K is a rule-follower by nature. She checks with us, knows when she's stepping out of bounds, listens to instructions and follows them.

L is a boundary-pusher. Tell her she can't do something and she'll do it. She's the only one in the family who regularly wears her shoes in the house, even though we have a long-standing convention of NOT doing so (exceptions for visitors and, apparently, for Miss L!). "I've just got to get the ...." "I'm going to the bathroom...." Whatever the reasons she gives, they don't really map to any real justification and she might as well be saying "I know you told me that but I'm not going to pay any attention to what you're saying." Which she is, in essence saying. Sort of.

A well-balanced and thoughtful friend down the street from us who has a child with a similar style to Miss L once said to me, "Isn't it great? Wouldn't you hate it to be any other way?" His point being that the sort of "do it anyway, apologize later if necessary" approach can be a real powerful strength for these people in the future. Much more so, possibly, than the rule-following, permission-asking approach of many of the rest of us. I don't know how true that will be, but it's a nice way to think about it as we navigate the challenges.

In any case, this is all intended as a lead-in to my real topic, which happens to be how much we, as parents, are willing to do in support of our children. Which is not a new or particularly illuminating topic, I know, but it's one I've been thinking about.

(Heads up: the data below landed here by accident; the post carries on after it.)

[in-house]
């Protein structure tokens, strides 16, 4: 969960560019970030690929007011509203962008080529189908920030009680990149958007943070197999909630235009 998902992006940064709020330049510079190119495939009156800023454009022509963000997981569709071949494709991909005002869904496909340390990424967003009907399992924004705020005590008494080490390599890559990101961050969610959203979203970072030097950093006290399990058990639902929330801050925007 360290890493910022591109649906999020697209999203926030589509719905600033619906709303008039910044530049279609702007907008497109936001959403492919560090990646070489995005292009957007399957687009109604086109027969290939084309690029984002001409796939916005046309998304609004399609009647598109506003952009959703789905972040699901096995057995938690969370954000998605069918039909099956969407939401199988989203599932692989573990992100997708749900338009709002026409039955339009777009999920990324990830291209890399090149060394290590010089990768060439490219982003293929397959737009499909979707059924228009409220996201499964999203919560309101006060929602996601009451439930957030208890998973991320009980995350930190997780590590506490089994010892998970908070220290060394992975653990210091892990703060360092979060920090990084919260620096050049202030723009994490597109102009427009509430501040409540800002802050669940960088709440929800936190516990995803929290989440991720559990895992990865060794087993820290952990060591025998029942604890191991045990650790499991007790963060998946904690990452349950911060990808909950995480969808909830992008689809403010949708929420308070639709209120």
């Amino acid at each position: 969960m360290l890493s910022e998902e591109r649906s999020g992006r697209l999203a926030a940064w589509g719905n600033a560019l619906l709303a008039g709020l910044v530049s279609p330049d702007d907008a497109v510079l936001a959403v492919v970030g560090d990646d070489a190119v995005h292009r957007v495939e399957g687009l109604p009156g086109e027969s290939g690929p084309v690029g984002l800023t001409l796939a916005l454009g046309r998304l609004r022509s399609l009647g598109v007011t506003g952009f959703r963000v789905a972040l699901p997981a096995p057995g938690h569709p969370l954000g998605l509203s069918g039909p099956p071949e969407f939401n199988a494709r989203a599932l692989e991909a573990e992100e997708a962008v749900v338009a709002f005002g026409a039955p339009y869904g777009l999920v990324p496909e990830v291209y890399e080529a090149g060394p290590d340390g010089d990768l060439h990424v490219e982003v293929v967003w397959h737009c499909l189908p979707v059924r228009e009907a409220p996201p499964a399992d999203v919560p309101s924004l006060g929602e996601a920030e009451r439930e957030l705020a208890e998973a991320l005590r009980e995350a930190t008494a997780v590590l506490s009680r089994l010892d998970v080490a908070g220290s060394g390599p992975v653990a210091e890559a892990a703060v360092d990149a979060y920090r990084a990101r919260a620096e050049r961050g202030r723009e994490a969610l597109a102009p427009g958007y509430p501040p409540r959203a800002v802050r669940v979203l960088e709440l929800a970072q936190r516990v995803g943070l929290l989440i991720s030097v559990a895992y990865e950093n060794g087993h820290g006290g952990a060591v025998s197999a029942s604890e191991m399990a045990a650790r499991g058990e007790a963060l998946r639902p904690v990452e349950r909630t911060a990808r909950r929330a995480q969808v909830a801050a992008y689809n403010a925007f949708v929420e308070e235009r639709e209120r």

As two examples (and here is where the differences come into play, at least a bit):

A week ago Sunday we went skating as a family, a request from Miss L for her birthday. Her birthday desires were:
  • go skating as a family
  • have dinner out as a family
  • have cake and ice cream at home with our neighbors (and pseudo-grandparents of the girls)
Nice and simple and sweet. Just my kind of celebration, in fact. Except for the skating bit, which is hard on my knees and cold and hard and....
So we went to the skating rink and all skated, spending family time (after a challenging effort to get the girls out of the house in an appropriate state of dress and properly fed) at a rink crowded with beginning and mediocre skaters (our family included), a cold and echo-y space with gouged and chunky ice. I did a bit of skating as a college student, and I loved it. But this time (and the other time we skated at the same place) both M and I were holding onto slipping, floppy little skaters who were a bit awed by the activity and the chaos of the rink. What I'd love to do is find an opportunity for the family to skate without the crowds, music, chaos and give the girls a real chance to learn how to get around on skates. This wasn't it.

But it WAS L's birthday celebration, so we went, we had fun, and we came home with sore knees and cold toes.


That was Sunday.

Last Friday we all went to West Seattle High to watch a three-school gymnastics meet that the girls had heard about from their gymnastics "coaches" on Thursday. So we sat on hard wooden benches in an echo-y high school gym and watched girls in leotards do the vault, uneven bars, beam and floor exercise. Just what I want to do on a Friday night! And the girls *loved* it.